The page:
Dolores man’s legacy lives on
Work with minerals leads to Hall of Fame induction
Dolores Star File Photo
Carrie Hampson, of Dolores, traveled to Baltimore, Md. last month to pick up an award for her late husband, Arnold Hampson.
Arnold, who passed away last year at the age of 82, was being inducted into the Micromounters Hall of Fame, an honor Carrie said she is sure her husband would have been overjoyed about.
“Minerals were his life,” Carrie said, holding up a plaque given in his honor.
She said he knew he was nominated for the award before his death and after he donated 8,400 micromounted mineral specimens to the Colorado School of Mines Geology museum in 2010.
Carrie smiled when talking about the award and said if Arnold were still alive he would have jumped at the chance to go to Baltimore.
“He would have planned a side trip,” she said.
He would have been pleased with the award, but he would have had “side trips” lined up so he could go rock hunting.
Arnold began collecting minerals when he was 11 years old. “Don’t call them rocks” he once said in a Dolores Star article.
The art of micromounting involves identifying and placing small mineral specimens into a small box that can be identified and labeled for research under a microscope.
This hobby was popular to many mineral collectors because it allowed you to observe a pristine example of a mineral, not usually available in the larger specimens.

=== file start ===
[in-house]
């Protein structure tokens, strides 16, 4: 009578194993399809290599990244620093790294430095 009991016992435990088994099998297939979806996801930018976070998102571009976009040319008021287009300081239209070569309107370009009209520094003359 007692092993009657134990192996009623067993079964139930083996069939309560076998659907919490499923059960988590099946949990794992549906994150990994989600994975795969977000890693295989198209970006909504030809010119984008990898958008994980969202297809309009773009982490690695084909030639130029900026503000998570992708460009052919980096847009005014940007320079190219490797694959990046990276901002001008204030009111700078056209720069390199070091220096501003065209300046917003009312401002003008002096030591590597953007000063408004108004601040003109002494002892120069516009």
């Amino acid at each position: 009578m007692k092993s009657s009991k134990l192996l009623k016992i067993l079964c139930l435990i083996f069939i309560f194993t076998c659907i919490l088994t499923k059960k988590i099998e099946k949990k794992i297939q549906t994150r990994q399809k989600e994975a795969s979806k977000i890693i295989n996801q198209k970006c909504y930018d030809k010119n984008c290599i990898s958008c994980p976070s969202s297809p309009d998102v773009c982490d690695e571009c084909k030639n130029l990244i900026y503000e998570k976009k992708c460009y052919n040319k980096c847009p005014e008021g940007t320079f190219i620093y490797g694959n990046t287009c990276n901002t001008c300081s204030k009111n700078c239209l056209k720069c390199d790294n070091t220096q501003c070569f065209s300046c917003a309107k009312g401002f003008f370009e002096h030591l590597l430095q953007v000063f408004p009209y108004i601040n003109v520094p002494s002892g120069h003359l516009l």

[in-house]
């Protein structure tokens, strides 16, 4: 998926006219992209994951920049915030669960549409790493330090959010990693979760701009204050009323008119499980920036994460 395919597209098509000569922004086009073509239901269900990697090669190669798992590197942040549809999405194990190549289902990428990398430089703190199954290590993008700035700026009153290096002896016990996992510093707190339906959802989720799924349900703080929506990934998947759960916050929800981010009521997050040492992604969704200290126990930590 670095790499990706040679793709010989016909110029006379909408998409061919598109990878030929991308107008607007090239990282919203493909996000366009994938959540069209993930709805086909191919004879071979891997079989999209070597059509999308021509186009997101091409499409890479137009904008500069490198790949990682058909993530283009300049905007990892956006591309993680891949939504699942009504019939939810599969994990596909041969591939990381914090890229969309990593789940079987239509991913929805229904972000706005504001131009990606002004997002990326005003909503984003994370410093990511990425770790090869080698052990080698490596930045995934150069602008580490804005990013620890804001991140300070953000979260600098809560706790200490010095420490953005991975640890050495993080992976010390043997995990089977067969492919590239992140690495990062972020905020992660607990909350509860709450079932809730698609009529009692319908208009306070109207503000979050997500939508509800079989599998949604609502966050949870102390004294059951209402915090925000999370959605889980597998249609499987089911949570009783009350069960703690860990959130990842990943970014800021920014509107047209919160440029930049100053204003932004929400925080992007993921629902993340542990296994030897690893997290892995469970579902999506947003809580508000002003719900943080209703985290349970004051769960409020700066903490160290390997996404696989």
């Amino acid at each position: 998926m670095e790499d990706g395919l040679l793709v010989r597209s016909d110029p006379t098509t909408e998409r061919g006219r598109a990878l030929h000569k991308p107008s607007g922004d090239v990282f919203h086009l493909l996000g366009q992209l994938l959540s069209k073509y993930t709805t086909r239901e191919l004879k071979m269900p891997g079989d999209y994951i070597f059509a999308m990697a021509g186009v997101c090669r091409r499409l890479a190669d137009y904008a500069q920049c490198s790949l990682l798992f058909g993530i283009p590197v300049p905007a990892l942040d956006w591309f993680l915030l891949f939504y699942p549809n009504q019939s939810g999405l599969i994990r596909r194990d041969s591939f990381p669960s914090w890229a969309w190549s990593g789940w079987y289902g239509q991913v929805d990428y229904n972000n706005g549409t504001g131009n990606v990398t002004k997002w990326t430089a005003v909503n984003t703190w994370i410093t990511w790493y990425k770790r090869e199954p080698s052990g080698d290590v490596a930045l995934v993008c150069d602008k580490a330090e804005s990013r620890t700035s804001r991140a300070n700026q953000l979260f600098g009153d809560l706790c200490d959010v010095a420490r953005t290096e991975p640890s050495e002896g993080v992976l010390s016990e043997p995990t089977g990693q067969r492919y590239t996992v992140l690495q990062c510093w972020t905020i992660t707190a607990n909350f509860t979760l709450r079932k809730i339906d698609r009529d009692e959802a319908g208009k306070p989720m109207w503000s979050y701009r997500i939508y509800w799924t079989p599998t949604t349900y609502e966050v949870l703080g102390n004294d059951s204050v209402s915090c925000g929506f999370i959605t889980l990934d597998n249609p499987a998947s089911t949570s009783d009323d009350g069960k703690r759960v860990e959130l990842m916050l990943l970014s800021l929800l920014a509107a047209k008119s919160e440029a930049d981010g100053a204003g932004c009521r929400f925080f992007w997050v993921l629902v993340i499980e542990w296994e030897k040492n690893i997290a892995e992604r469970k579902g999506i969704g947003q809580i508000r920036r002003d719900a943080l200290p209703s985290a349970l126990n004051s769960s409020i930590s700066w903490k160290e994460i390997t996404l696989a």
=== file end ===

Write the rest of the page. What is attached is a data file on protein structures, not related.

Arnold has given lectures, written articles and taken pictures for many mineral groups and publications throughout his life and was even credited for discovering a new mineral to science — orthominasragrite, found near Temple Mountain, Utah.
For many years Arnold exhibited micromounts at various mineral shows and received highest honors for their beauty and quality. In 2000, he received the National Trophy from the American Federation of Mineral Societies.
Carrie said the award is that more special since it was awarded posthumously, the culmination of a life’s work — a life of scrambling up mountains, hills and combing river beds. He would do all that, rock hammer in hand.
And when he would return home he would meticulously record, label and categorize his finds.
“In over 72 years of collecting and 42 years of micromounting, Arnold G. Hampson contributed much to the micromount community. He is a worthy member of the Micromounters’ Hall of Fame,” the award states.